A virtual tour of the exhibition “Life and Theatre of Alexander Tikhomirov.”
Moscow Museum of Modern Art, December 9, 2015 – March 13, 2016


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‘When speaking about the works of an outstanding Moscow artist Alexander Dmitrievich Tikhomirov, an artist, who, I’m sure, will go down in history of Russian and Soviet art, first and foremost the Russian one, we should question ourselves about the means he used when creating a new sculpturesque palette for reflection of life through art. He performed the process we call ‘an internal migration’ – reechoing with the great traditions of ancient Russian and European arts. The main theme of his paintings – a person in a mask, the world of equilibrists, clowns, – the world of people able to survive in any circumstances. This internal drama is reflected through plastics of his works. These are strong, massive figures breaking into the composition and carrying with them a powerful charge of not only the feelings, but a power of colour, power of drawing and tonality’.

Lev Dyakonitsyn,
the artist, fine art expert, critic, member of the Union of Artists of Russia

‘He did not fit into the standardards: insane music, wild passion, outstandingly poweful love are reflected in his paintings. His paintings are extremely robustly built by composition. He liked diagonal composition, which holds the canva firmly. Surprisingly, he managed to depict so much on such a small surface – giving it volume and power. It is not without reason V.N.Moskvinov, the famous fine art expert, called him ‘Soviet Michelangelo’, and he couldn’t be more right.

Valery Matveev,
fine art expert, professor, Doctor of Engineering Science, recipient of the USSR State Prize and the Prize of the Russian Federation

‘With the very first glance at his pictures you are striken with the complexity of the space construction, acute asymmetry of composition, chaos of objects comprising unique, musical pattern, amazing characters in medieval costumes. What is it all about? There you find a king, a beautiful lady, and the buffoons. Shakespeare’s motives, existential themes. And only when you spend some time in front of the picture you start feeling that it depicts the inner world of a person, the deepest layers of psychics’.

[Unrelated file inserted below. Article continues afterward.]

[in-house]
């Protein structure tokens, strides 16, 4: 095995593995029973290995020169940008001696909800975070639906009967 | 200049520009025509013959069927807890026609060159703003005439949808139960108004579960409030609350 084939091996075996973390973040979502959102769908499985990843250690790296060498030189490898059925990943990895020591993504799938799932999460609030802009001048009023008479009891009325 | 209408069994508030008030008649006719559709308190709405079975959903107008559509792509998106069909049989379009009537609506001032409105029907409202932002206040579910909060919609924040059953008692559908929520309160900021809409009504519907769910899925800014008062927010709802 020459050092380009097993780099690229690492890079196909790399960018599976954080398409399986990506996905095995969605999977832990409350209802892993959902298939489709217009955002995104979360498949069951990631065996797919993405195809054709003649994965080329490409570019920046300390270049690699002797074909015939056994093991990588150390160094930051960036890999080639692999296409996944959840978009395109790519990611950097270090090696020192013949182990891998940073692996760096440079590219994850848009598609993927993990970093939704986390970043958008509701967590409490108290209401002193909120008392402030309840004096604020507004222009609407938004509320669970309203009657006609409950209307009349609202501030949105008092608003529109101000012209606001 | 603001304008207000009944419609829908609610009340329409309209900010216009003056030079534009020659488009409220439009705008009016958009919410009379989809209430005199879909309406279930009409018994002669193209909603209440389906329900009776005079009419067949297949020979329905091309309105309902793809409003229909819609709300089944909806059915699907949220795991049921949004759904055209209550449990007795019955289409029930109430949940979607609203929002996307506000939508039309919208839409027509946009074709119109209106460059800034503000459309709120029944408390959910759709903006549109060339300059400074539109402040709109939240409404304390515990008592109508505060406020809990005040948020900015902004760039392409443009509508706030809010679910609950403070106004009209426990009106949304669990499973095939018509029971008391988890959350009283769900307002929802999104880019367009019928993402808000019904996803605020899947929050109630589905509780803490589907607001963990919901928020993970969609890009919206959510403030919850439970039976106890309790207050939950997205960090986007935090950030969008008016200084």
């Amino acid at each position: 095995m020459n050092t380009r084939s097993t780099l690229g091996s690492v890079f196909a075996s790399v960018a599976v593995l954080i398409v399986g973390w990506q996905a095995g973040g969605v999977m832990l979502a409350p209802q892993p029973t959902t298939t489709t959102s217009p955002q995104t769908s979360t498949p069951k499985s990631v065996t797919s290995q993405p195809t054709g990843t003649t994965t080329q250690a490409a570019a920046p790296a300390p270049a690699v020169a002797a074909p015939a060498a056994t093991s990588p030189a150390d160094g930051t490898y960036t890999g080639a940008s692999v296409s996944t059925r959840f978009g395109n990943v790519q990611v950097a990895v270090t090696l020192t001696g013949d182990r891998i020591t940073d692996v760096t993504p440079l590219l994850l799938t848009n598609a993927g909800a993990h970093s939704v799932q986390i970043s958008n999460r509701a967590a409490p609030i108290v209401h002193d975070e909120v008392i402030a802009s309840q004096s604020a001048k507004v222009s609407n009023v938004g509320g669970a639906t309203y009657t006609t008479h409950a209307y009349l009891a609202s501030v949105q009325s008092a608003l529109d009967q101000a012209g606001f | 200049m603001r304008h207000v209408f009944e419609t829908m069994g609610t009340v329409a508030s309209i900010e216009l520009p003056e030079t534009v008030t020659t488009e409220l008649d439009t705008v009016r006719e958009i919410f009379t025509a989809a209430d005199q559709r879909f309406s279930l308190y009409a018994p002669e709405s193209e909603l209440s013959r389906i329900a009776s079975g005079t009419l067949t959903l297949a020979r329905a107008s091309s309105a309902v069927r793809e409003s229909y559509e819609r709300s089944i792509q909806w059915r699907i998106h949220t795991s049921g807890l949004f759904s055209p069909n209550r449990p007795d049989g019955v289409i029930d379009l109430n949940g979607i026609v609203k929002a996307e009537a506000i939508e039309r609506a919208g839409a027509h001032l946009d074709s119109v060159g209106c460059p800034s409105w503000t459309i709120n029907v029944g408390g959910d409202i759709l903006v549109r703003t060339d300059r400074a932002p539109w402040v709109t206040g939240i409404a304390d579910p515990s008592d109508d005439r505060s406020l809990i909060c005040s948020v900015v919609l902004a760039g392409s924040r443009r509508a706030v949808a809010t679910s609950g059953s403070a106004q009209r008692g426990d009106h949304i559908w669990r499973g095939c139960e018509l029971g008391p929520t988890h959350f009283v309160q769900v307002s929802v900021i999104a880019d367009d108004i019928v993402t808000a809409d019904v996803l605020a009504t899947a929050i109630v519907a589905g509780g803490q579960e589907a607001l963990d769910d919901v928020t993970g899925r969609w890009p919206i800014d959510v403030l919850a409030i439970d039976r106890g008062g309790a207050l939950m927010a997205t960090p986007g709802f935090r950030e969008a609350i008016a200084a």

Memories if the artist Anna Tikhomirova, the daughter of A.D. Tikhomirov

‘Theatrecality of stage compositions, nervous bend of lines, strained relations between colours, evident sexuality of some of his characters and scenes, alien dimensions, filled with all sorts of obsessed, denied, runaway actors and clowns, playing cards spread all over – all this is a world of dreams of the artist Tikhomirov, improbable reality where he really existed’.

Mikhail Alshibaya,
completist, member of section of critics and fine art experts of the Moscow Union of Artists

‘Speaking about such a person you realize that the words have a little value. Accident meeting with him, which has grown into, I dare saying, – a friendship, – has become an enormously significant event for me. We became close due to our fondness for music. However, while the music has been my profile, for him it became a necessary ‘counterweight’ to his hard work taking all of his energy. He has been eternally faithful to his deed, designated to him from birth. Pictorial art and art in a broader terms have been the air he breathed. I wouldn’t have a single doubt saying that this great artist has a happy life ahead of him’.

Grigory Gordon,
professor of the Russaian Academy of Music (RAM) name after Gnesins

‘Acquaintance and following friendship with Alexander Dmitrievich became one of the main influences in my life. Tikhomirov has been my senior friend and my teacher – not only in painiting, but in arts in general. He tought me to take no compromises in the arts, but the main thing – he taught me to hear and understand my inner voice’.

Alexander Braginsky,

pianist, professor of Minnesota University (USA), Director if the International Piano Institute, founder and arts director of the Minnesota International Piano-e-Competition